This paper analyzes the observed decision-making behavior of a sample of individuals impacted by Hurricane Irma in 2017 (n = 645) by applying advanced methods based in discrete choice theory. Our first contribution is identifying population segments with distinct behavior by constructing a latent class choice model for the choice whether to evacuate or not. We find two latent segments distinguished by demographics and risk perception that tend to be either evacuation-keen or evacuation-reluctant and respond differently to mandatory evacuation orders.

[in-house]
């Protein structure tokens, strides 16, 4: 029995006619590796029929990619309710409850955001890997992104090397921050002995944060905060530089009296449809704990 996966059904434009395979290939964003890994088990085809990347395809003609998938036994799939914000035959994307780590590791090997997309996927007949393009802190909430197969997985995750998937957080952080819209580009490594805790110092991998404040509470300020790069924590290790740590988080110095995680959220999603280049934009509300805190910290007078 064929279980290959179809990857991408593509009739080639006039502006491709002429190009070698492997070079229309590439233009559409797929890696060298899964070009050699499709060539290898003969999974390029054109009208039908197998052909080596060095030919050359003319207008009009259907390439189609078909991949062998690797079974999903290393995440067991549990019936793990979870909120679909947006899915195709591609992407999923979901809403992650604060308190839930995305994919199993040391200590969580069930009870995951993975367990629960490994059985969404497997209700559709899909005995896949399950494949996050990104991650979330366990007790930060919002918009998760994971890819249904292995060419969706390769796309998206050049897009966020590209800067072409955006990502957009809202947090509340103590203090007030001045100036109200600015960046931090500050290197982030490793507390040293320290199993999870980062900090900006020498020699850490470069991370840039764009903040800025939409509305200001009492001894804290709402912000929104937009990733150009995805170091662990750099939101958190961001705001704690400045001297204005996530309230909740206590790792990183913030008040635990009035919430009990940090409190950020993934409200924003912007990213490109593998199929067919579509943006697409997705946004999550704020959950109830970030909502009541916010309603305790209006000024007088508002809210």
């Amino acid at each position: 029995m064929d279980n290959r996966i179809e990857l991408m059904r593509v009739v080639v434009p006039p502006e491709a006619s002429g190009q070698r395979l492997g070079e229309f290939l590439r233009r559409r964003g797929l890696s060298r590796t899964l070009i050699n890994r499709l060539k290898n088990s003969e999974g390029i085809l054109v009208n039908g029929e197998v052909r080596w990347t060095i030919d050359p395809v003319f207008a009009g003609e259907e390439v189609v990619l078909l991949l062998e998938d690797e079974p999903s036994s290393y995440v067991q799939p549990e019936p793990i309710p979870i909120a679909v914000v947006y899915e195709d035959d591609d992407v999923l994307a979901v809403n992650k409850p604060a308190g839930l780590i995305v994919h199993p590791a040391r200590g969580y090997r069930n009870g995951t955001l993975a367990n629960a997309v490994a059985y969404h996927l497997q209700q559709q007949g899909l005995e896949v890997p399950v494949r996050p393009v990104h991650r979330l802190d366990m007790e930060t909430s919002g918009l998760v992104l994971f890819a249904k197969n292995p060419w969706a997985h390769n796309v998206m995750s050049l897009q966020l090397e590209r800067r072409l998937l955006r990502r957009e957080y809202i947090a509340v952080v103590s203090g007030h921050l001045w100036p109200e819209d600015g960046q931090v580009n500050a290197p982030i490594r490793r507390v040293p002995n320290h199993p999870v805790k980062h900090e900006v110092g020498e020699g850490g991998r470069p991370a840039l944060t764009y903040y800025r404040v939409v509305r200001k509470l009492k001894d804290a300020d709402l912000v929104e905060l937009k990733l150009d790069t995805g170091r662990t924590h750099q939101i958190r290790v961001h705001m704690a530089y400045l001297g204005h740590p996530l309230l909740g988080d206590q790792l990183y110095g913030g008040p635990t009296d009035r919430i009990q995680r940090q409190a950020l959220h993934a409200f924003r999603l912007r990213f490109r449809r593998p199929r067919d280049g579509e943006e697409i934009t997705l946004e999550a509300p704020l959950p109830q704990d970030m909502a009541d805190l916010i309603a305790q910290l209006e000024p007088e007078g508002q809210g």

Evacuees subsequently face a multi-dimensional choice composed of concurrent decisions of their departure day, departure time of day, destination, shelter type, transportation mode, and route. While these concurrent decisions are often analyzed in isolation, our second contribution is the development of a portfolio choice model (PCM), which captures decision-dimensional dependency (if present) without requiring choices to be correlated or sequential. A PCM reframes the choice set as a bundle of concurrent decision dimensions, allowing for flexible and simple parameter estimation. Estimated models reveal subtle yet intuitive relations, creating new policy implications based on dimensional variables, secondary interactions, demographics, and risk-perception variables. For example, we find joint preferences for early-nighttime evacuations (i.e., evacuations more than three days before landfall and between 6:00 pm and 5:59 am) and early-highway evacuations (i.e., evacuations more than three days before landfall and on a route composed of at least 50% highways). These results indicate that transportation agencies should have the capabilities and resources to manage significant nighttime traffic along highways well before hurricane landfall.